How good are you are telling the truth?

How good are you are telling the truth? Think about it for a minute. Where do you hold back to be polite? Or when do you shrug and say “Whatever” rather than let your underlying feelings out?

Telling truth to power is not for wimps. It takes great courage to stay strong and speak out.

What do you do when it’s time, to tell the truth in a situation when emotions run high? Look, it’s easy to go online and fact check just about anything. And all excellent leadership development programs focus on making sure you have the facts straight when you do a presentation or go in for your performance review.

When emotions run high, that’s where the stakes are even higher when telling the truth may be difficult and can even cost you a job or a relationship.

Please hear me:

Telling the truth is not spilling your guts!

It takes discipline to say what you mean without defending, blaming or justifying. This is the way of the most powerful and respected leaders today.

Here are some things to remember as you gain the courage, to tell the truth effectively.

  1. Observe: Socialization is one reason most of us shy away from being totally honest. At home and in school you were taught to be polite and proper or you would get in trouble, sent to your room or to the principal’s office.
  2. Understand: Some people annoy you more than others and you need to find out what pushes your buttons. The route to eternal truth-telling begins with searching for internal truth. You need to check out the defensive patterns that developed as a means of self -protection.
  3. Transform: Learn to ask before you talk, listen before you respond. Take the high road rather than attack. This takes discipline and an ability to look at the interactions rather than just your point of view.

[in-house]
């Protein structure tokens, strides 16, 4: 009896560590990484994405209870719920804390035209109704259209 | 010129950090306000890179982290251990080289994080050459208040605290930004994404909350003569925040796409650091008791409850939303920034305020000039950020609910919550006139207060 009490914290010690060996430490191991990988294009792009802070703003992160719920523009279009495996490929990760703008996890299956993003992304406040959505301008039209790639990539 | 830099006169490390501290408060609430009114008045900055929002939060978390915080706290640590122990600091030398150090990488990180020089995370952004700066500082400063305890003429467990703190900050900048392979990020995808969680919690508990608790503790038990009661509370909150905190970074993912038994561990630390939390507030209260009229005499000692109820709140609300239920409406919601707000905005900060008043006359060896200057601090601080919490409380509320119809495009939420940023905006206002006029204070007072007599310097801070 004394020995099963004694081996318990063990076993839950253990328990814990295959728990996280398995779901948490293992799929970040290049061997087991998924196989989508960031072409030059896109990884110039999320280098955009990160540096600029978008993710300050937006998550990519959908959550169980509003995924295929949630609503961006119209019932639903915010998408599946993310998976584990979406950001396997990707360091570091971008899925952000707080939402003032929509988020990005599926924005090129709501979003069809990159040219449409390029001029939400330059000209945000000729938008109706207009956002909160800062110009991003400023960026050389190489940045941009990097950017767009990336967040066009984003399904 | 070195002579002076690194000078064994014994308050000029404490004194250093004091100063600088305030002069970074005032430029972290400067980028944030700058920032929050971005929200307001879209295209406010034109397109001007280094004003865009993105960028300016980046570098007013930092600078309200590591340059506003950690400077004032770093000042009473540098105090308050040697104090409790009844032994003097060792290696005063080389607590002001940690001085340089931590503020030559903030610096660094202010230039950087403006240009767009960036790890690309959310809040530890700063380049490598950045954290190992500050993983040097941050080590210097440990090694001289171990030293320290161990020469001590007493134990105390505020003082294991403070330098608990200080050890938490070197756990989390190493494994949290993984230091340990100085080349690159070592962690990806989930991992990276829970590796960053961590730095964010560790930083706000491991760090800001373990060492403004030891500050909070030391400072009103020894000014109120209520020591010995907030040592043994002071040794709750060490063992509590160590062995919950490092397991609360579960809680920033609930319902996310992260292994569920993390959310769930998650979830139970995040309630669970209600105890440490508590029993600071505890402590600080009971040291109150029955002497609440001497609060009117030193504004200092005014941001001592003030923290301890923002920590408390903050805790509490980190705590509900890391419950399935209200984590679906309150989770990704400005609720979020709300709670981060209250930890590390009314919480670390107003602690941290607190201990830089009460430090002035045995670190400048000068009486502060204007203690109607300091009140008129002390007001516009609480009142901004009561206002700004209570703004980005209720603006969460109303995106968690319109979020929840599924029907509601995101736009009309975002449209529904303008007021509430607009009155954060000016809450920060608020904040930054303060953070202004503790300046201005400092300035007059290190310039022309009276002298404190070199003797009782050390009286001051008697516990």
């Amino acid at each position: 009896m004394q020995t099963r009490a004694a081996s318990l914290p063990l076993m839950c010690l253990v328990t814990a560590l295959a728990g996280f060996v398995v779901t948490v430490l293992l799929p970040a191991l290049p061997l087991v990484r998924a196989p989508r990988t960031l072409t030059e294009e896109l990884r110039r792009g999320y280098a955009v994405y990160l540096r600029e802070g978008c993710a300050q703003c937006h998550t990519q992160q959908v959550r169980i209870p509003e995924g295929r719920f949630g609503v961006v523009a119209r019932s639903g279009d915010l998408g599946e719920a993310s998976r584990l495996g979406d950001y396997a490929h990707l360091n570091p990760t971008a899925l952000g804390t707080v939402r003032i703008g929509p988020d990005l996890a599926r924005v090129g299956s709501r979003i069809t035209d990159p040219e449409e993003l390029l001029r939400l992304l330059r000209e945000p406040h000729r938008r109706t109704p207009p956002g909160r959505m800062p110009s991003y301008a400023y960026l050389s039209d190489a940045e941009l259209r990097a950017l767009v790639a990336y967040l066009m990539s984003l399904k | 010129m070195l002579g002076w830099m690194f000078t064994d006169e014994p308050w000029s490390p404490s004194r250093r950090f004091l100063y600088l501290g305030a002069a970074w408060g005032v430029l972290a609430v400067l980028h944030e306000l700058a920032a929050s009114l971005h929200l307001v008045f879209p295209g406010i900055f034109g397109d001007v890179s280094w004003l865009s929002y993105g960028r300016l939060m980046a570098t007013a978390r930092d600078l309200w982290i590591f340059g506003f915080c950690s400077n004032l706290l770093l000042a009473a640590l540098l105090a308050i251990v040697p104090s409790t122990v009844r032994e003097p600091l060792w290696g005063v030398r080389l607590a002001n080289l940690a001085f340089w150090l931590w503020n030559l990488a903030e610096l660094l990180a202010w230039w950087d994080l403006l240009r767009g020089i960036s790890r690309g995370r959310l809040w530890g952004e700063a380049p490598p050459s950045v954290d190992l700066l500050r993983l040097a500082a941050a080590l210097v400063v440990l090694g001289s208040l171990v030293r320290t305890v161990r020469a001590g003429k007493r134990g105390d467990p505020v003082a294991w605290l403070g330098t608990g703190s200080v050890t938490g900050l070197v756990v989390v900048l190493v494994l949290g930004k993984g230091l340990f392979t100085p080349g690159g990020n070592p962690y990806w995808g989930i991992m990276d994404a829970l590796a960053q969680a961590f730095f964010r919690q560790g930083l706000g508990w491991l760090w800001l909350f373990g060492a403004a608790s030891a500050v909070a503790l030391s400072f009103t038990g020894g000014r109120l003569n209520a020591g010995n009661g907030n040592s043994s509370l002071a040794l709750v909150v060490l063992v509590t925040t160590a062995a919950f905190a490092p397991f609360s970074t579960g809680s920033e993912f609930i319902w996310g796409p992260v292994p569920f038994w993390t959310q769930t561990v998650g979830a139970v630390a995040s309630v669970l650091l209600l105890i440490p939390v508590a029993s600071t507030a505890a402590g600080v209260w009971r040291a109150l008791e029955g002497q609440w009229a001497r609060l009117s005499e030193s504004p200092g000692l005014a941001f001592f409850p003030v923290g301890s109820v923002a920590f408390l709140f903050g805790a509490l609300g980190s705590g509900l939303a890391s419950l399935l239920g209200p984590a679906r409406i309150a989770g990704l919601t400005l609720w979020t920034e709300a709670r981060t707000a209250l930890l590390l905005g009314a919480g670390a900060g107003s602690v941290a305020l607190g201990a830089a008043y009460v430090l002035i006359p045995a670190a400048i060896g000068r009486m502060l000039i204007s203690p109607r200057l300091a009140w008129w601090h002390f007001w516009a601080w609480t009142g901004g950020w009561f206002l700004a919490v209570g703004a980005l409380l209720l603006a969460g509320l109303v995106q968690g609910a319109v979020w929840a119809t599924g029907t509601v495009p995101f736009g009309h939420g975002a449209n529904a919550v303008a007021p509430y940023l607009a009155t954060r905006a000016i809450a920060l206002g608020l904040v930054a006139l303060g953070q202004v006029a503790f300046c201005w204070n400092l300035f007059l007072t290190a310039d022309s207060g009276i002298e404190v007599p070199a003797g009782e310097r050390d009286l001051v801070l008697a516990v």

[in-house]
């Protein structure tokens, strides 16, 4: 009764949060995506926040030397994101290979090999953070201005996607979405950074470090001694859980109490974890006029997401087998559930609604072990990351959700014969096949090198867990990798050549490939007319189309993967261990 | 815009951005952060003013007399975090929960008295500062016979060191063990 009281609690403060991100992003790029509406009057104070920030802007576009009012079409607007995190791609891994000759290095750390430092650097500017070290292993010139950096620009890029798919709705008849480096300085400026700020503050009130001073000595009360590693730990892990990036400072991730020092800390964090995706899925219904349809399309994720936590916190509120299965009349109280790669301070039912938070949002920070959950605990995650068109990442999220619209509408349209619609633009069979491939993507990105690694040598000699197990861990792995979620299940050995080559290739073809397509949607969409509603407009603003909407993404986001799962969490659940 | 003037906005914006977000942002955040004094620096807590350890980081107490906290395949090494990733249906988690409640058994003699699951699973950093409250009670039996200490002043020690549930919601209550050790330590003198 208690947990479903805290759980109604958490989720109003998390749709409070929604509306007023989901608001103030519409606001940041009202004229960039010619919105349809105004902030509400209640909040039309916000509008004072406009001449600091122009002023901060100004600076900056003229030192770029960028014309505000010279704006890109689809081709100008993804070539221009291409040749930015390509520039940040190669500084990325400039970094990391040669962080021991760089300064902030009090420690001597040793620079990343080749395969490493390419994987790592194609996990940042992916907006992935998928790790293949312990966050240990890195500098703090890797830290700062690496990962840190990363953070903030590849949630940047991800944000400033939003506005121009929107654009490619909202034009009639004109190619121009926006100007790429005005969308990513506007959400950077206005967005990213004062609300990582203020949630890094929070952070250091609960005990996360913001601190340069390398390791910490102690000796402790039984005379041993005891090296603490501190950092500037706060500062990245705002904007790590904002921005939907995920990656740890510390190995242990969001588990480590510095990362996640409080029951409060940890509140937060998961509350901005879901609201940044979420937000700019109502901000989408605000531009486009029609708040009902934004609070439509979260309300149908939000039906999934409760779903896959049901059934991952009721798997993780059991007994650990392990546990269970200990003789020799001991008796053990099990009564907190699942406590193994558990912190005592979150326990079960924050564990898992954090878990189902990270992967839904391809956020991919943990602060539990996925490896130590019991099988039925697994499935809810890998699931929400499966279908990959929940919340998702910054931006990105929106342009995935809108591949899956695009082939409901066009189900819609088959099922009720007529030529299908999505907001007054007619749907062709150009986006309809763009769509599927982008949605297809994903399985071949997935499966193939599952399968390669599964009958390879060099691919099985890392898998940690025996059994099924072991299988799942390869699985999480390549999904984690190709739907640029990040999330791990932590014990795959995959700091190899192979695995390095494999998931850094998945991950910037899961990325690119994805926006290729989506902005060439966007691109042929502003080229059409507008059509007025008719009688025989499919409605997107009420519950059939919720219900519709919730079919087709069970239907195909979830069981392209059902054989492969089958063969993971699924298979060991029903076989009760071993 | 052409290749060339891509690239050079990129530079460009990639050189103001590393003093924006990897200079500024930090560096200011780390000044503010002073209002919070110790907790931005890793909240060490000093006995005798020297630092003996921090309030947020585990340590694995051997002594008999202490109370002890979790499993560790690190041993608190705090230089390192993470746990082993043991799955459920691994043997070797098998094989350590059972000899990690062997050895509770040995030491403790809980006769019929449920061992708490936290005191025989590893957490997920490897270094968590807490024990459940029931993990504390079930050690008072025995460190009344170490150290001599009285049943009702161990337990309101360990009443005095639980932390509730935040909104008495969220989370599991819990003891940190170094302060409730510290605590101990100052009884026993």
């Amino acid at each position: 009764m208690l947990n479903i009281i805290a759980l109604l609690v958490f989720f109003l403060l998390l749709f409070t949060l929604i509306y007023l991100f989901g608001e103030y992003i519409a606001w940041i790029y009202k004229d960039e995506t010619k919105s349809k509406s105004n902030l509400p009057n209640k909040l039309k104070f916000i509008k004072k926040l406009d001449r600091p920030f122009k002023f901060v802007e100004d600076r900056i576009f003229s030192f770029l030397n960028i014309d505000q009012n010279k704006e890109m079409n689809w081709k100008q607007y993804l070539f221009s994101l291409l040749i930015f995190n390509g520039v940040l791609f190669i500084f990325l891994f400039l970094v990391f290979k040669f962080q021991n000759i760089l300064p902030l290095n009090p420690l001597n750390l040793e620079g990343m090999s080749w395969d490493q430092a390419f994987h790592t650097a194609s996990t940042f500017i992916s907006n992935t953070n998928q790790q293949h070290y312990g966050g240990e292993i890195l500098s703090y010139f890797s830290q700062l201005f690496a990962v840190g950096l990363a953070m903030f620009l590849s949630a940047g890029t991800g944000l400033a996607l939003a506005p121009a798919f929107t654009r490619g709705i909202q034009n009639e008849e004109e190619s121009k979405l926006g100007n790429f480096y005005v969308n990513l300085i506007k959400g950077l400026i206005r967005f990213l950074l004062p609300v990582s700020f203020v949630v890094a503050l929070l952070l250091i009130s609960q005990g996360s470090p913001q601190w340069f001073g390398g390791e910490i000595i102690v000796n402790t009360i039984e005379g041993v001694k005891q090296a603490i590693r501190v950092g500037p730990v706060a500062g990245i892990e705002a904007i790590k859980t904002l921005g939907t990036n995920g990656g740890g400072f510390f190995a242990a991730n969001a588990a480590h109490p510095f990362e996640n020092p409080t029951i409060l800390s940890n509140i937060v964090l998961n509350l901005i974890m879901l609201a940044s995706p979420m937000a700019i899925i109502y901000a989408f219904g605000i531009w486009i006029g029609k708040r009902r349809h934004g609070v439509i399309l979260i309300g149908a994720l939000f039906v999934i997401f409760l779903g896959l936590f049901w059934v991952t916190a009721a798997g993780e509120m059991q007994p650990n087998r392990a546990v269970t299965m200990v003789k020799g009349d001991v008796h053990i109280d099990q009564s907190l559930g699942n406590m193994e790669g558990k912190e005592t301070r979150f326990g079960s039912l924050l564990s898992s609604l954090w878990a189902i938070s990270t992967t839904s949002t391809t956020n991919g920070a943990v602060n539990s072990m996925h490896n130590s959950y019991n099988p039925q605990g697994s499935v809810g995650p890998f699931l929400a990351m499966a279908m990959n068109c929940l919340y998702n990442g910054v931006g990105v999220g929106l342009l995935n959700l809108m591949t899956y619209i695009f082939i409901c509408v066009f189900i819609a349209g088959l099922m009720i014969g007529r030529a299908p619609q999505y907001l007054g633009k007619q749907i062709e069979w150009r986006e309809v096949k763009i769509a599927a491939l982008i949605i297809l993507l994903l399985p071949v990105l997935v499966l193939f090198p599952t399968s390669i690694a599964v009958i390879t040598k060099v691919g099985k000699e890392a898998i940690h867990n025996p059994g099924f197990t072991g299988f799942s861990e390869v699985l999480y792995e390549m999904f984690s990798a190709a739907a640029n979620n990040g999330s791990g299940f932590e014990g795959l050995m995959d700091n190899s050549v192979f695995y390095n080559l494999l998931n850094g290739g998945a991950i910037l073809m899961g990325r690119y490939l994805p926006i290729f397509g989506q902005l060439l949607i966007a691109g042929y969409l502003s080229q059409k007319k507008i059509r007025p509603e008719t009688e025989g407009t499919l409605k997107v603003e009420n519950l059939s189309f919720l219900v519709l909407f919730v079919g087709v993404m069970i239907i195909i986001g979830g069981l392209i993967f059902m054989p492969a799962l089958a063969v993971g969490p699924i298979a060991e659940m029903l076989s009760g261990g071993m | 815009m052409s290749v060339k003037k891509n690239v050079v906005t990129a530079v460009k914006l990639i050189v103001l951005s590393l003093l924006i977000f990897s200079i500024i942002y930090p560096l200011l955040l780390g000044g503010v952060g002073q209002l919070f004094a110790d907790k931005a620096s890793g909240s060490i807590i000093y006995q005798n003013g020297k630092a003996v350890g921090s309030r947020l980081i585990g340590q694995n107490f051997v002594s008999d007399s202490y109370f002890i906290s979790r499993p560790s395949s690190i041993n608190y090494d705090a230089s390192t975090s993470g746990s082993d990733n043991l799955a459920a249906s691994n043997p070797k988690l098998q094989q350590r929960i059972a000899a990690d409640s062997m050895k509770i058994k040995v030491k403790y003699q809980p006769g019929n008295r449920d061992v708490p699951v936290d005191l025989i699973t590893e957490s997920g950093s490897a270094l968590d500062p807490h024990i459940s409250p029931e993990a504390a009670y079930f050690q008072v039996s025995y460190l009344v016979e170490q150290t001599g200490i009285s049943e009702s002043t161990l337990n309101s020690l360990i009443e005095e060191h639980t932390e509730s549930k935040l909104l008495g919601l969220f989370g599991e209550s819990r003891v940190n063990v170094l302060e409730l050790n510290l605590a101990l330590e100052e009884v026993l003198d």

Here is an example of appropriate truth-telling that happened when we were consulting with a sales team. This was a particularly tense meeting where the leader was ready to bring her internal learning about herself to the test of external validation.

                           The group was at a stalemate on how to improve sales. The air in the room was heavy. The lack luster performance had led to constant bickering and blaming. The VP of Sales simply said “Stop” and all eyes focused on their boss. Joyce’s voice sounded tense as she began to talk. Her sentences were short as she pulled them from the internal truths she now wanted to express.

                            “As I checked from every angle to analyze why sales are stale I automatically blamed you, my leadership team. That is an old pattern of mine, to blame others when things go wrong. Then, based on the coaching I have been receiving, I had to zero in closer to home, to address what made me so uncomfortable. I realized I was taking on too many high-profile projects that kept me from what was really important, guiding and supporting you. I have begun the process of making adjustments, so I can devote more time to what you want and need from me. I’m ready to hear from you now.”

                              Truth is riveting. It was quiet in the room, until someone said, “Thank you.” When the team reconvened after a much-needed break, the renewed energy was palpable. Ideas were smarter, collaboration freer, action plans faster.

To sum up: We all yearn for relationships that exhibit truth. That is the foundation of trust. Whether we are ready and willing to externalize our truths, we still would rather be in the atmosphere that makes it possible to speak out in an honest way. The best leadership development is to learn to take our internal truths and find the most appropriate way to be open and honest, as Joyce was able to do with her team.

I hope this gives you the courage to explore your own path to truth.

Creative Energy Options

Sylvia Lafair

Creative Energy Options